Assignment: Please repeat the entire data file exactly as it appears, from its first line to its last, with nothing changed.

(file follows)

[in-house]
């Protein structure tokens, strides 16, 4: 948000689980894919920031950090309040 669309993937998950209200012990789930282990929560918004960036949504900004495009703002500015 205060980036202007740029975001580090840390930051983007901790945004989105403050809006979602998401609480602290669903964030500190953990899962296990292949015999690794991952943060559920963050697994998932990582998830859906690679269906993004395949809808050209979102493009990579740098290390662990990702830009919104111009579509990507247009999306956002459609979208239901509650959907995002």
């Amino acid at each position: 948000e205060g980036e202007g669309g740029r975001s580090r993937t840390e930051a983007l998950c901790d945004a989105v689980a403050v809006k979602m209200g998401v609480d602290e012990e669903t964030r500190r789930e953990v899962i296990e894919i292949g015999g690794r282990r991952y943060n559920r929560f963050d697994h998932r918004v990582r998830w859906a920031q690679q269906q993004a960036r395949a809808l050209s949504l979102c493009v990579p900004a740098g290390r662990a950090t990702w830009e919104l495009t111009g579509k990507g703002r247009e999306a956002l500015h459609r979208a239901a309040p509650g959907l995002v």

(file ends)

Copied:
[in-house]
């Protein structure tokens, strides 16, 4: 948000689980894919920031950090309040 669309993937998950209200012990789930282990929560918004960036949504900004495009703002500015 205060980036202007740029975001580090840390930051983007901790945004989105403050809006979602998401609480602290669903964030500190953990899962296990292949015999690794991952943060559920963050697994998932990582998830859906690679269906993004395949809808050209979102493009990579740098290390662990990702830009919104111009579509990507247009999306956002459609979208239901509650959907995002």
């Amino acid at each position: 948000e205060g980036e202007g669309g740029r975001s580090r993937t840390e930051a983007l998950c901790d945004a989105v689980a403050v809006k979602m209200g998401v609480d602290e012990e669903t964030r500190r789930e953990v899962i296990e894919i292949g015999g690794r282990r991952y943060n559920r929560f963050d697994h998932r918004v990582r998830w859906a920031q690679q269906q993004a960036r395949a809808l050209s949504l979102c493009v990579p900004a740098g290390r662990a950090t990702w830009e919104l495009t111009g579509k990507g703002r247009e999306a956002l500015h459609r979208a239901a309040p509650g959907l995002v």